Q&A: Denise Fujiwara
Denise Fujiwara is one of the most diverse talents to evolve on the Canadian dance scene; a sought after choreographer, dancer, teacher and impresario. Her adaptation of Christian Bök’s Eunoia, a book of conceptual poetry built on the notion of constraining language to one vowel per chapter, is a multimedia experience of dance, video, music and costume that employs similar constraints in such inventive ways that it has resulted in a groundbreaking performance lauded by audiences and critics alike.
Tell us about what drew you to Eunoia.
I wondered if it was possible to create a dance where I used some kind of text as a score similar to the way that choreographers conventionally use music. For this, I theorized I would need a text that was meaningful and dense and not conventionally narrative. I did not want to create a story ballet. I let this idea accompany me for a while and then I remembered Christian Bök’s Eunoia, which I had read after it won the Griffin Poetry Prize. I contacted Christian, told him my idea, and asked if he would permit me to adapt and perform his amazing lipogram as a dance. Amazingly, without knowing anything about me, he said yes, and told me to let him know when it was done. He emailed me to ask how it went a few months later, but it took me five years to finish the work.
You have said that “To dance is to journey into the secrets of intuition, memory, dreams; to encounter and express the mysteries of human nature as they are manifest in the body, before words”. Was it a challenge to create a multi-disciplinary piece with words as the starting point?
Yes, it was a huge challenge. Dance is a different world from verbal language. It comes from and is received by different parts of our brain and nervous system. I challenged myself to discover what a dance could do and express, that the text could not. I also realized that we would have to impose the same kind of insanely strict constraints that the poet used and we hoped that choreography, music and design elements would survive the debilitating effect this might have on them. Surprisingly, the constraints that terrified each of the creative collaborators at the outset served to push us towards fresh creative impulses. They forced us to innovate with precision and specificity. They sabotaged any inclination to interpret the poems in a literal way. They pushed us to create a parallel world, a pataphor, that is abstract and separate but that still relates to the poem in surprising ways.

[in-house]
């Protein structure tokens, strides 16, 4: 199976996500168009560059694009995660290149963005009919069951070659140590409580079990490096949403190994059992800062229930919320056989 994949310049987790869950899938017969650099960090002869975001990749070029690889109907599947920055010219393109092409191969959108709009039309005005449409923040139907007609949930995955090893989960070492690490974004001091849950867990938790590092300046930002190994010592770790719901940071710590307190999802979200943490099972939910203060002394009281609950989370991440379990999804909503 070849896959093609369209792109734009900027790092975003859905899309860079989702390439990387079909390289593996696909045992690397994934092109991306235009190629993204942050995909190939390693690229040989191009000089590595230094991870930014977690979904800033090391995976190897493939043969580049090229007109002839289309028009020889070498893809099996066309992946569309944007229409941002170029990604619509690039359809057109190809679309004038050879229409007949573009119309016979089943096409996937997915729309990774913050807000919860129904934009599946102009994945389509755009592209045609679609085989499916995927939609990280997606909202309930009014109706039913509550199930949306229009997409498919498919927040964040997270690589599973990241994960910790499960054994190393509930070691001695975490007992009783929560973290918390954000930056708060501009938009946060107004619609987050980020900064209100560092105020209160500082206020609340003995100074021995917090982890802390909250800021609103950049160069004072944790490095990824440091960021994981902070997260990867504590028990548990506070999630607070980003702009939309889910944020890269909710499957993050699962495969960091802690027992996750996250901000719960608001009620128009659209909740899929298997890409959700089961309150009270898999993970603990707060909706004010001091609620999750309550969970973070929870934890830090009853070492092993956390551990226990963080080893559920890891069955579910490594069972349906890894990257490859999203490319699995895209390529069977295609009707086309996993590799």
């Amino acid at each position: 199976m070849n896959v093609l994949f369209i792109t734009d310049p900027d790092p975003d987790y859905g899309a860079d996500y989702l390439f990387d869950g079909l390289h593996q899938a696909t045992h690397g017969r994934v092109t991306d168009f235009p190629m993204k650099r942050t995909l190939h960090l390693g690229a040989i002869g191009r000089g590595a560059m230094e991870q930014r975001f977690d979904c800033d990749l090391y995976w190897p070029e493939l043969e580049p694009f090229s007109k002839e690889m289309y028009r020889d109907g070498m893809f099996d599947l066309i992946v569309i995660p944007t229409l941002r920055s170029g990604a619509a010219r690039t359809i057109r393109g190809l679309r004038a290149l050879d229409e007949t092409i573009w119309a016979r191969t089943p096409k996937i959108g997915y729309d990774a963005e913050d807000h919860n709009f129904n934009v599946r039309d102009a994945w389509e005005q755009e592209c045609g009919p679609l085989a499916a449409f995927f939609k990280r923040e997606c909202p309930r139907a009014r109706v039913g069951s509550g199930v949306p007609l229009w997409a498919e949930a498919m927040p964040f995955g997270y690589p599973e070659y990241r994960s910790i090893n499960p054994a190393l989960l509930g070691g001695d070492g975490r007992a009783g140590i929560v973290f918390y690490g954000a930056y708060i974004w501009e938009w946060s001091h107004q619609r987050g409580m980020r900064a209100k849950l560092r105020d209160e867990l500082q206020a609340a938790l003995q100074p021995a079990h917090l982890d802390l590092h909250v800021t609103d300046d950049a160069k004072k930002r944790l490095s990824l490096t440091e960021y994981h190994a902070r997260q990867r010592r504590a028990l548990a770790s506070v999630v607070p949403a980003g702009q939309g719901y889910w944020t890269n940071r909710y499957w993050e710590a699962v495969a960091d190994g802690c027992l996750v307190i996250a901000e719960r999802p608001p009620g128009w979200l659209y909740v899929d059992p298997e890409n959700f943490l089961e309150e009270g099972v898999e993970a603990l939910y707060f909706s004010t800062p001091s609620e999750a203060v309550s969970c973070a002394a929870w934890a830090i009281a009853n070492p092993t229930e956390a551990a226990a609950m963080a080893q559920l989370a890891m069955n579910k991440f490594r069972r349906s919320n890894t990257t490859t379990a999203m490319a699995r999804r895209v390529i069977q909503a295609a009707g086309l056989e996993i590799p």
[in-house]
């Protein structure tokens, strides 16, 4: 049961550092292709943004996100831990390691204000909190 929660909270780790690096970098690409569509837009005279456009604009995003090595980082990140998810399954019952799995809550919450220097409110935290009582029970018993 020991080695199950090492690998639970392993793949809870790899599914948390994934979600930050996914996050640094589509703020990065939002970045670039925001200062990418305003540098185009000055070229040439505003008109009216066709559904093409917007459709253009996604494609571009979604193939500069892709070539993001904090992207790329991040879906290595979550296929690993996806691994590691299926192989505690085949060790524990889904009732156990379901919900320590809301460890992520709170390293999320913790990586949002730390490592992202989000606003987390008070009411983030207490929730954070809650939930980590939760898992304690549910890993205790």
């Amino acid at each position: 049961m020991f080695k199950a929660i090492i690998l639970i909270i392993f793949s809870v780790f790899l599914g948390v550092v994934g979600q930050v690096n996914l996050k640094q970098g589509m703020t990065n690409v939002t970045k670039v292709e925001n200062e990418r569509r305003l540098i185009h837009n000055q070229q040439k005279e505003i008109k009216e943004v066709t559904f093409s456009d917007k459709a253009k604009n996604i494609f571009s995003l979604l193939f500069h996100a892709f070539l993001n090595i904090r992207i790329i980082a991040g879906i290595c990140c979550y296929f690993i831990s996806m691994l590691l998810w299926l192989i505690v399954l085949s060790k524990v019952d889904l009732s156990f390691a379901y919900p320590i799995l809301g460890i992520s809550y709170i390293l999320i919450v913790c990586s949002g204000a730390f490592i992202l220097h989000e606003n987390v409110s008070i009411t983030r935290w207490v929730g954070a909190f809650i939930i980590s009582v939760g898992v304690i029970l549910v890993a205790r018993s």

Eunoia is the shortest word in the English language to contain all five vowels. Can you describe the ways in which the five vowels structure the performance?
We used the same univocal restrictions that inspired Bök and structured the work into five chapters with one vowel per ‘chapter’. We applied the univocal vowel constraint to the choreography, the music, video components, everything in the performance. Nothing in the piece is random. For example. In Chapter A, I constrained the initiation of movement to A body parts; arms, back, palm, jaw, calf, etc. You’ll notice the use of dance forms like salsa, kathak and tap. The music uses ‘A’ instrumentation and songs are appropriately titled. The video pans and flashes. The dancers are in their pajamas. Those are some of the more obvious ‘A’ references. Everyone gets some of them, but nobody discovers them all.
Our composer Phil Strong became delightfully word nerdy and created a score full of ingenious univocal references. He transposed the idea of the 5 vowels to the 5 black notes on the piano keyboard creating a different set of musical modes and lending a different character to each chapter. He also had much fun inserting pop culture references. Listen in Chapter O for the Moog Solo from Doctor Who.
This piece, alike Bök’s, has been described as playful. Can you tell us about this element of the performance, and why it was important for you to capture?
Reading Eunoia, one marvels at the virtuosic skill of the writer. Each poem is so dense with unusual vocabulary and content that you can only read one or a few at one sitting to fully appreciate them. In creating a 75 minute presentation featuring 35 poems, I did wonder how we could pull this off without everyone’s brains exploding. The solution lay in the wit and playfulness that is also in the text. Bök and the poems inspire playfulness. Each of my collaborators are also incredibly smart and funny and this permeated the work. Eunoia as performance is layered with wit, wordplay, visual puns, pop culture references, engaging performances and audience interplay.
What can our audience expect from this performance?
Bök’s Eunoia is a singular work of literature. It is simultaneously esoteric and conceptual, while accessible and fun. These qualities, which we usually consider to be mutually exclusive, are what allowed Eunoia, a conceptual poem, to become a bestselling book. Like the book, the performance by turns tests word nerds, shocks prudes and delights children. Unlike the book the performance adaptation of Eunoia dances, is theatrical and alive. We play games, you win prizes. It starts before you’re ready and it finishes before you know it.
Photography by Jeremy Mimnagh